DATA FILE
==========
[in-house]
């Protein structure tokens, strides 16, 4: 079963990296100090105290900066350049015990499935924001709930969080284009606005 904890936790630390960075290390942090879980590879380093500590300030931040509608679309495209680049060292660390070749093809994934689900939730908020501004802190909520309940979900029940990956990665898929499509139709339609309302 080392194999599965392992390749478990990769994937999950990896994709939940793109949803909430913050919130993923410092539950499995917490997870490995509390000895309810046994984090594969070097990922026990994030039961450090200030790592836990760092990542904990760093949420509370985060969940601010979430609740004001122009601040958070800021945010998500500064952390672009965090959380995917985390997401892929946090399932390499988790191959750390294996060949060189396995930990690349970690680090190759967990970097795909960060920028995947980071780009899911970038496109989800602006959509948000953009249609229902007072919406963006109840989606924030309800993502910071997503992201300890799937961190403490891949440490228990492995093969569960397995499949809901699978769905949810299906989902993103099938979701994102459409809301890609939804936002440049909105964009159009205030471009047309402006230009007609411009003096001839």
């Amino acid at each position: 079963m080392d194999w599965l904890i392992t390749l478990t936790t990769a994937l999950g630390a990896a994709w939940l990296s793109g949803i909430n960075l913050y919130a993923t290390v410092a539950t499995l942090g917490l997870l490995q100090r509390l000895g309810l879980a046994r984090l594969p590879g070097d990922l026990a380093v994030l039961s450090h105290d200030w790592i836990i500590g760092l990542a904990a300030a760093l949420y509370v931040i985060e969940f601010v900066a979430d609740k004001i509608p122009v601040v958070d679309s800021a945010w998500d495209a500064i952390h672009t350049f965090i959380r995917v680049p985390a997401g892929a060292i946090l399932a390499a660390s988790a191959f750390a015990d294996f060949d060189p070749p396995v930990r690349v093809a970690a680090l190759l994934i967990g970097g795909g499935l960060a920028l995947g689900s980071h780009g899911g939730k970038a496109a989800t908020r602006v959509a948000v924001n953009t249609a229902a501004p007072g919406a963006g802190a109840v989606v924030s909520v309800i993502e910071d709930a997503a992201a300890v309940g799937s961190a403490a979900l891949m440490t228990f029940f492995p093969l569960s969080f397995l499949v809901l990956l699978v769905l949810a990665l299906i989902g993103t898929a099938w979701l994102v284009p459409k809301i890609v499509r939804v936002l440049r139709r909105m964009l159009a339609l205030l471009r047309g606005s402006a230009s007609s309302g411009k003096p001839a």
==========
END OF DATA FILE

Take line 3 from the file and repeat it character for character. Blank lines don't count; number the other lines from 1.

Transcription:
């Amino acid at each position: 079963m080392d194999w599965l904890i392992t390749l478990t936790t990769a994937l999950g630390a990896a994709w939940l990296s793109g949803i909430n960075l913050y919130a993923t290390v410092a539950t499995l942090g917490l997870l490995q100090r509390l000895g309810l879980a046994r984090l594969p590879g070097d990922l026990a380093v994030l039961s450090h105290d200030w790592i836990i500590g760092l990542a904990a300030a760093l949420y509370v931040i985060e969940f601010v900066a979430d609740k004001i509608p122009v601040v958070d679309s800021a945010w998500d495209a500064i952390h672009t350049f965090i959380r995917v680049p985390a997401g892929a060292i946090l399932a390499a660390s988790a191959f750390a015990d294996f060949d060189p070749p396995v930990r690349v093809a970690a680090l190759l994934i967990g970097g795909g499935l960060a920028l995947g689900s980071h780009g899911g939730k970038a496109a989800t908020r602006v959509a948000v924001n953009t249609a229902a501004p007072g919406a963006g802190a109840v989606v924030s909520v309800i993502e910071d709930a997503a992201a300890v309940g799937s961190a403490a979900l891949m440490t228990f029940f492995p093969l569960s969080f397995l499949v809901l990956l699978v769905l949810a990665l299906i989902g993103t898929a099938w979701l994102v284009p459409k809301i890609v499509r939804v936002l440049r139709r909105m964009l159009a339609l205030l471009r047309g606005s402006a230009s007609s309302g411009k003096p001839a």